If you have no work experience or have not undertaken an industrial placement, your best approach is to send your CV direct to employers, because most companies will not approach recruiters for graduates. You can use search engines and online directories to build a prospect list. The PRCA have a member list, and there are well over a thousand PR firms listed on FreeIndex.
More Experienced and Senior Candidates
For those candidates with over 2-3 years post-graduate experience:
- employment history should follow immediately after your profile section;
- professional qualifications and education should then come next;
- other relevant skills and further information (e.g. clean driving licence) should be included;
- finish with interests and hobbies.
There is no need to include referees as this tends to use up valuable space on your CV. Instead just say 'references are available upon request'.
Remember that the point of this section is to show that not just that you have the right skills and experience, but what you have done with them. So, do not just list job tasks and responsibilities as if this was a job advert.
Highlight your achievements, and reinforce them with facts and figures to show how successful you were and to demonstrate that you are results-focused. Good examples would be things like 'increased national media coverage by 50%' or 'pitched and won seven new clients in 12 months'.
Avoid outlining your experience in paragraphs as it is difficult for the reader to pull out the key information quickly. The best approach is to use bullet points, with no more than two lines per point.
There is no need to use 'I' when describing what you did. Dates (month and year) should be given for all employment contracts. Make sure the dates follow on from each other. It is far better to explain any gaps up front, so include time spent travelling, on sabbatical etc.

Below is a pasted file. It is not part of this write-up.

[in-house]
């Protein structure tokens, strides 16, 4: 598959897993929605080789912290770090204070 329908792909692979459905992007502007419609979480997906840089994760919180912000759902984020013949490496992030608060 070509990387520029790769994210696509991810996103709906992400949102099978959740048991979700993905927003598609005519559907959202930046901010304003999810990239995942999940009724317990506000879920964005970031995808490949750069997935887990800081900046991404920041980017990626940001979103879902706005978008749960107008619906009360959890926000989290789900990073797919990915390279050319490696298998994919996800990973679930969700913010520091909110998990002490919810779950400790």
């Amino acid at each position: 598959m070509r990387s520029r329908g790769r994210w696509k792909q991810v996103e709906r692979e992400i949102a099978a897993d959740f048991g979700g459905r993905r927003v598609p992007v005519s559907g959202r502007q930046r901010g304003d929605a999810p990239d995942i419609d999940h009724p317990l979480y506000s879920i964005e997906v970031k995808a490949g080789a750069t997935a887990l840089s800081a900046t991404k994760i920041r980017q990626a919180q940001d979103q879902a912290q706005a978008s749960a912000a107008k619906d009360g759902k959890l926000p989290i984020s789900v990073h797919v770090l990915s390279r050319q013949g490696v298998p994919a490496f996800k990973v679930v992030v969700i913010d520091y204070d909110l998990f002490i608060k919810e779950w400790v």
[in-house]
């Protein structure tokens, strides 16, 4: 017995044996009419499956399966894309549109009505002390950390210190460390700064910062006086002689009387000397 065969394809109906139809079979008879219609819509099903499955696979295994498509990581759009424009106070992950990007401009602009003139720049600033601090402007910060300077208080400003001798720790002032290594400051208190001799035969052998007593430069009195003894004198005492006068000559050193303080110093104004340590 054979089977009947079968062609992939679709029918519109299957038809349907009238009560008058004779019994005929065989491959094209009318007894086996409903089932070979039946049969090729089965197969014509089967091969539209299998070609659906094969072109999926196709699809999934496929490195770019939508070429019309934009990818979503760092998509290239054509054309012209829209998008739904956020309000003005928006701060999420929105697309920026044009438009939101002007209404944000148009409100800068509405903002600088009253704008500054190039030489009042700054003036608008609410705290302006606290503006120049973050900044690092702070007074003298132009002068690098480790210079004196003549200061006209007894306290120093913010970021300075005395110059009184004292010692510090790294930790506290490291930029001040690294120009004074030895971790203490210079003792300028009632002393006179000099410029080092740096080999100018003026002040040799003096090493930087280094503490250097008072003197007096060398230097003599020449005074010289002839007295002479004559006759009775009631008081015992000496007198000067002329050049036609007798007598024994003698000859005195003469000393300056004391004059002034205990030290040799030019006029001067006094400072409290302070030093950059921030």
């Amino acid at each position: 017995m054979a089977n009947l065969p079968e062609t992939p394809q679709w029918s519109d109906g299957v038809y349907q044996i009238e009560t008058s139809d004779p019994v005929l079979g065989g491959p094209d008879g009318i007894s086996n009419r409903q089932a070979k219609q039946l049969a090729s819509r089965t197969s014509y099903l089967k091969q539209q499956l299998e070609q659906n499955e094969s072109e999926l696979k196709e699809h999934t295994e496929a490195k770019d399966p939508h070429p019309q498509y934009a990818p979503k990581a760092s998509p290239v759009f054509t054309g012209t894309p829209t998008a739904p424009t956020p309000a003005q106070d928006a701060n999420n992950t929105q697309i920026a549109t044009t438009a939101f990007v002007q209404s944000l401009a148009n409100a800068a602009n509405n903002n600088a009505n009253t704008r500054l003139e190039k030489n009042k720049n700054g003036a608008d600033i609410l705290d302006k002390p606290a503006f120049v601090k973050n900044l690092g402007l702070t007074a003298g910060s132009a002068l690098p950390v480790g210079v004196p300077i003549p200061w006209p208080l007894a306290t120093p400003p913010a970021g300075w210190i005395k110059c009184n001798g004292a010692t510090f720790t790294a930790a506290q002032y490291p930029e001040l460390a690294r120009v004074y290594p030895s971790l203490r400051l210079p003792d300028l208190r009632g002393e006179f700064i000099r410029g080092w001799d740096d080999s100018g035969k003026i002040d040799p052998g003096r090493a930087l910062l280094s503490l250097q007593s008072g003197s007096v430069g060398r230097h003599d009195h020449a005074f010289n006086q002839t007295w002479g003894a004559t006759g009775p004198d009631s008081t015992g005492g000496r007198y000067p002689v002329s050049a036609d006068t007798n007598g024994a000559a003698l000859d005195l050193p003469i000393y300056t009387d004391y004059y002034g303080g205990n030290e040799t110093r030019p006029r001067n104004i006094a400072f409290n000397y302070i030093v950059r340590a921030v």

Start with your most recent employment and work backwards. For each job, give:
- the business' name, its location, website;
- start and finish dates;
- your job title;
- your responsibilities and achievements.
Your employment history should have demonstrated your skills, but if you have other relevant skills then you can include them here, but keep it brief if they are not relevant to the job in question. For example, languages spoken or IT skills are always worth including, but don't include basic abilities that everyone should have. Remember, skills that were acquired whilst working should always be covered within the 'Work Experience' section, as you can demonstrate how you acquired each one and relate it to that particular job.
Brief details of academic and professional qualifications (including grades), starting with the most recent.
Hobbies & Interests / 'About Me'
Keep your hobbies/interests brief unless you can relate them to the job in hand, but do put something here to show that you're a real person with a personality. What are you interested in? What makes you tick? What makes you laugh? How would your friends describe you?
We also recommend reading our companion article with 'Dos and Don'ts' plus layout tips and advice.